Posted by eddakath 17:00 Archived in China Comments (0)

One Rainy Night In Fuzhou

Hey Hey and a Big G'Day to ya With a ticket to Fuzhou leaving at 1:25pm I said a huge Thank You to the hotel owners for allowing me to stay in my room paying the same price as I was paying prior to Spring Festival and then slowly made my way towards the bus station.

First stop was a Wok Em Up Noodles stop and then to find some fruit for the journey. I arrived at the bus station around 1:00pm, showed my ticket and was pointed to bay number eight. Lucky for me a couple left their seat and I quickly filled one of them. There were people everywhere. They were sitting on newspaper on the floor, squatting in any space possible and standing to fill the gaps the others left. So to get a seat I was very lucky. There were many station staff walking around in their blue uniforms and as soon as they spot a westerner I'm sure it is their duty to look at your ticket to make sure you are where you should be.

I was told another three times that I was in the right bay. The time to leave Xiamen arrived so I joined the line beside me. I boarded the bus and then a lady wanted my seat. I pointed to my ticket and the seat number, she pointed to her ticket and the seat number. Both said the same destination and seat number. The bus driver came to intervene.

In a previous entry I explained how noisy the bus can get and if you've never been to China then you'll not understand what happens if you try to take the seat number that is on THEIR ticket. It really is like they MUST sit in the seat allocated to them! Later in the afternoon when I boarded my SECOND bus out of Xiamen I watched as the mother put her three or four year old next to someone else and then went to sit in the seat allocated to her.

Seriously, wouldn't you ask to swap tickets with the other person? You would wouldn't you! You would, you would, you would!

But she didn't and for the entire journey to Fuzhou she got up and went across to make sure the kid was ok and to cover him with her jacket. And what really got me was the person sitting next to the child was crazy enough to have the mother lean over them and do this the entire time... ...AND NOT EXCHANGE BLOODY TICKETS! It seriously frustrated me so much that I couldn't watch it anymore. I just wanted to yell, YOU! Get out of the bloody seat and move over there. And YOU, for gawds sake, sit next to your child. But of course I didn't say anything and if I did they probably would have thought I was ordering take away noodles. Anyhow, the winner of my seat was the Chinese lady. Why? Because I was at the wrong bus station. GRRRRR! You see, I could sit here and say the bus station staff was stupid and no one out of the four looked at the bus station, but instead I will blame myself as I usually do when there is some sort of confusion. Why do I blame myself? Because I'm too freakin lazy to learn Chinese. Too busy walking, riding or travelling. I can get by traveling from place to place but that's about. Two freakin years mate and I can barely recognize a character. I should have stayed in the 'Asian Character Museum' on Gulang Yu for longer! Anyhow, the bus driver got a young guy to explain everything to me. He went and changed my ticket for me and put me on the bus that took me to the other bus station. The young guy came with me and held on to the ticket the entire way. Cool I thought, obviously the bus must be waiting for me and he's coming to sort it out. We arrived and he waved me good bye, I grabbed the ticket and walked into the 'other long distance bus station'. I then looked at my ticket and what time was it for? It was for six freaking thirty. FARK, why put me on a bus and rush me here when I still had four and a half hours to wait. I decided to head out and see if I could find a Net Bar. Nothing, there is nothing at all around the bus station. Not only do I mean there are no Net Bars but the only thing around the bus station is apartment buildings. So what does one do in a situation like this. One goes on an apartment building adventure.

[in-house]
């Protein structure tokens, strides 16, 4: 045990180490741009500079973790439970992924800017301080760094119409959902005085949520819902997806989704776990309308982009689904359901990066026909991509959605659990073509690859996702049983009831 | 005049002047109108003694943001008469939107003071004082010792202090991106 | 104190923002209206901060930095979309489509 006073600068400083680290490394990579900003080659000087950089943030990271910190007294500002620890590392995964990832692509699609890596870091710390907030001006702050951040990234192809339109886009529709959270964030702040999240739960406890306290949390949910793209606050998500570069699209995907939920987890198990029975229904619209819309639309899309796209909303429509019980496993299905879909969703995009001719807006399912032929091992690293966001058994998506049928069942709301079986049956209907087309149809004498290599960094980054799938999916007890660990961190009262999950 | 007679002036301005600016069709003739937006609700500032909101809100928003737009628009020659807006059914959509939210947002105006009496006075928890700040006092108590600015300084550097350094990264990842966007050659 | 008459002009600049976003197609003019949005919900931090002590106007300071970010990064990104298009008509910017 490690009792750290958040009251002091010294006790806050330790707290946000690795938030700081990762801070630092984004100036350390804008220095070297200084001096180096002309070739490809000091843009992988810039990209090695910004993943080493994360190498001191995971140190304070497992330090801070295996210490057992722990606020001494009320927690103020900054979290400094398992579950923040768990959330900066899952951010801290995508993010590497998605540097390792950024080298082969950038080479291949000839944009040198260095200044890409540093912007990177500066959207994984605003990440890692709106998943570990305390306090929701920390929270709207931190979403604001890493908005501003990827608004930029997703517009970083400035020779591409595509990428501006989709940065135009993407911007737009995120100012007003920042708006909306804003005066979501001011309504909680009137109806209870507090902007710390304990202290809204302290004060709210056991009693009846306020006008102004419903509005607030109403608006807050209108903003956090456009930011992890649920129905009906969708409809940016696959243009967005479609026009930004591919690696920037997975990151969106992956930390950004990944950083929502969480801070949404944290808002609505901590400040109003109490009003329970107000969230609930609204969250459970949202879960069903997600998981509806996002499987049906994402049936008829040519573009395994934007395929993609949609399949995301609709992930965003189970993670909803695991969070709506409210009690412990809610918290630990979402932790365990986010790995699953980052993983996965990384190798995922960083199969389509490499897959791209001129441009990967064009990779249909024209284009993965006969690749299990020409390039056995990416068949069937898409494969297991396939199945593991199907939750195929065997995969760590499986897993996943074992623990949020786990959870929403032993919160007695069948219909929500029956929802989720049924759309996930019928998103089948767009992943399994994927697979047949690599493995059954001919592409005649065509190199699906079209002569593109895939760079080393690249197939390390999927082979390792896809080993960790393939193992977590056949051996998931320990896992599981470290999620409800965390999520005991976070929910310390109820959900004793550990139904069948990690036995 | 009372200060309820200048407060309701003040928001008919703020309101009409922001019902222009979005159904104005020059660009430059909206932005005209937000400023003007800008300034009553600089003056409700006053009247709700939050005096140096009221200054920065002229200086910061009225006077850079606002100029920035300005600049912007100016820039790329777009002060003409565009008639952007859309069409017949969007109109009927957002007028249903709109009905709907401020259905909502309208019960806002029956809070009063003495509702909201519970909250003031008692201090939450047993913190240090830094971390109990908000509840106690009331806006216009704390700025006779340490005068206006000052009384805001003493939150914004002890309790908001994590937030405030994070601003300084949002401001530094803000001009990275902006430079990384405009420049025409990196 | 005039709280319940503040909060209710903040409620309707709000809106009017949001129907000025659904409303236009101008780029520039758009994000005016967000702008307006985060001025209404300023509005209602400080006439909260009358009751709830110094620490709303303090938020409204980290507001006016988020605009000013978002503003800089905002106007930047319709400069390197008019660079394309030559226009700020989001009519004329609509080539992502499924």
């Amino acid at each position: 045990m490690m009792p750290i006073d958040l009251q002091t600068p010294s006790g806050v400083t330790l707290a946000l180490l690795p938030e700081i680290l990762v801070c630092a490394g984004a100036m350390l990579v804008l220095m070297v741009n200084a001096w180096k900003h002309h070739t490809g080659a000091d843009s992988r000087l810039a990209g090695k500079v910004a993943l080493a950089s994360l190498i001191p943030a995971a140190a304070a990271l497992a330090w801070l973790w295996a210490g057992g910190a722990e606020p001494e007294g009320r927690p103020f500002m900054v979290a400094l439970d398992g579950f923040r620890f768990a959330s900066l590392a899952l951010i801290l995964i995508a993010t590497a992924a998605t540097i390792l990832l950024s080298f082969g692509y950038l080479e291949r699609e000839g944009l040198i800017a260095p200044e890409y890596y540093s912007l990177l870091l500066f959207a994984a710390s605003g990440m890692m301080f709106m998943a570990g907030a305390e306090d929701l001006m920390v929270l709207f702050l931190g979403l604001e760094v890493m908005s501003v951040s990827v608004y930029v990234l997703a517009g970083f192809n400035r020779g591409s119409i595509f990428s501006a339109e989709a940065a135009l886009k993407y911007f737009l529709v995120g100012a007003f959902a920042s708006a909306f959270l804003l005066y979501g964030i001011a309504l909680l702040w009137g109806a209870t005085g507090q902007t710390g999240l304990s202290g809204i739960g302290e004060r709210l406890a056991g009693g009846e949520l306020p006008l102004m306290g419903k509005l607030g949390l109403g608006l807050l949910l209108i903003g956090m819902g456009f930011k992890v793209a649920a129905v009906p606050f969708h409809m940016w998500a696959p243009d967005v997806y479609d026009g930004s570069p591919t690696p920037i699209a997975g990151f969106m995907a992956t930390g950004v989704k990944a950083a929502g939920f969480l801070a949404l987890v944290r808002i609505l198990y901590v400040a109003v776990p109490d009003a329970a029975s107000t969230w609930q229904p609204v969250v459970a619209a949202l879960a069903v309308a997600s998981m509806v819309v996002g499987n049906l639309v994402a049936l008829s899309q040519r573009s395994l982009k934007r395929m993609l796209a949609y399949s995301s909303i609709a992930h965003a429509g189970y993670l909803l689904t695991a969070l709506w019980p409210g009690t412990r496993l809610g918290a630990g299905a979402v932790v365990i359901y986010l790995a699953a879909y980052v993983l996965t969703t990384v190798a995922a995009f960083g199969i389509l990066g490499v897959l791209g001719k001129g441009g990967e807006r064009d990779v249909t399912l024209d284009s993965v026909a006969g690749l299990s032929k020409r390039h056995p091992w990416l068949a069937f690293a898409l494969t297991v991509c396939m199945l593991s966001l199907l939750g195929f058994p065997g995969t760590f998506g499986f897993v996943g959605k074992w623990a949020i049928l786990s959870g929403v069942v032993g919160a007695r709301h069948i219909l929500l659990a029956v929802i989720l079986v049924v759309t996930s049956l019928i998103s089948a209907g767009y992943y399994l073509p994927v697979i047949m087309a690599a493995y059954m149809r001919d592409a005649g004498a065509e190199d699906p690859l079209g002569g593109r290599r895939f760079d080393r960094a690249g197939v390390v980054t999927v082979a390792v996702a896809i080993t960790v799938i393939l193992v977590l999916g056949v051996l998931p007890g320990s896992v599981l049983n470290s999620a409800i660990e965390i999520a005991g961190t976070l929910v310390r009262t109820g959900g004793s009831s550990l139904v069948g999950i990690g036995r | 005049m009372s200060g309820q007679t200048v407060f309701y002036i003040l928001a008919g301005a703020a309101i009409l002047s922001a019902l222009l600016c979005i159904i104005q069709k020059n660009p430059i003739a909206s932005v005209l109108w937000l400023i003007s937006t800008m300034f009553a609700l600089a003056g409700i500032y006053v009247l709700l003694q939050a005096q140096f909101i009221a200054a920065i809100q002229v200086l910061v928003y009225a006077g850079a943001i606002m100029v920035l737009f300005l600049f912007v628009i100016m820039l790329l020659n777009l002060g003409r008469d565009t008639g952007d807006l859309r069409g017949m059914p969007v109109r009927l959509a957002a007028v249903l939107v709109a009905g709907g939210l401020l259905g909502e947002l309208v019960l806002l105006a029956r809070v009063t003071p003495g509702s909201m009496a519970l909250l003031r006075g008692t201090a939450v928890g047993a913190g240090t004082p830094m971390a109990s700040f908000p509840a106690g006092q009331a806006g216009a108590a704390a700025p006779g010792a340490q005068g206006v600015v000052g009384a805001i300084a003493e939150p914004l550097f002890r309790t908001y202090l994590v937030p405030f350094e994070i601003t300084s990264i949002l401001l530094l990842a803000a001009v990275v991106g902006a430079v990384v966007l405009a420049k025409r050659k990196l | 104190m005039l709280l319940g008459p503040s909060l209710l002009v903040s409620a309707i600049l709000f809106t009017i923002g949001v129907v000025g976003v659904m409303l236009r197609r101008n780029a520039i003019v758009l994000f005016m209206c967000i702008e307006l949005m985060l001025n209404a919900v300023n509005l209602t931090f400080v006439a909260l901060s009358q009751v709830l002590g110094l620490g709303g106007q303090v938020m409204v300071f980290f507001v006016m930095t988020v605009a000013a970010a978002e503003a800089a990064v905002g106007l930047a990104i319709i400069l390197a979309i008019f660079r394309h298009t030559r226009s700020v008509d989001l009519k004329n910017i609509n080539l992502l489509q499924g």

What would I suggest others do if the same thing happens to them? Get back on bus number 816, head back into the city and go shopping or laze in the park. Only an idiot would go on a Chinese Apartment Building adventure! After amusing myself by watching apartment buildings, girls, couples, girls, cleaners and girls go by six thirty finally arrived and I found MY SEAT and watched as the mother placed her son beside someone else and then went to take HER seat. I passed the next four hours listening to my phone MP3's and watching the rain drops crazily slide down my window. Usually here I'd say, Rain, that's a real bugger for me! But as it was my last day traveling I thought Cool, the real rain held out until now. It knew I had to get as much out of my days as I had to get my passport home early. I smiled and it faded as I then thought...BUGGER, I don't want to go home! Anyhow, where to stay in Fuzhou? You could head towards the train station where there are a heap of little hotels OR right next to the south bus station is a large hotel. I chatted to a taxi driver who could speak a little English for awhile until the rain stopped. We then jumped into his cab where I thought we must be heading down the road a little but we drove next door and he organised my room for me.

A beautiful plush room complete with its own stove etc for less than I paid for any of my hotels over the past few weeks. Nineteenth floor too with a great view and sparkling clean everything. After throwing my pack on the bed I headed back to the bus station and had seafood laksa and a beer with the cabbie and his buddies. A perfect end to a perfect coastal 'Earth Building, Ancient Granite City, Temple and Beach Frolicking' Romantic Adventure. Beers N Noodles to ya The soundtrack to this entry was: The awesome stoners 'Monster Magnet' The album '25.......TAB' Along with one of the greatest bands ever, 'World Party' The album 'Dumbing Up' I can't get enough of this band and Carl's lyrics!

One Night In Fuzhou

One Night In Fuzhou


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Posted by eddakath 17:00 Archived in China Comments (0)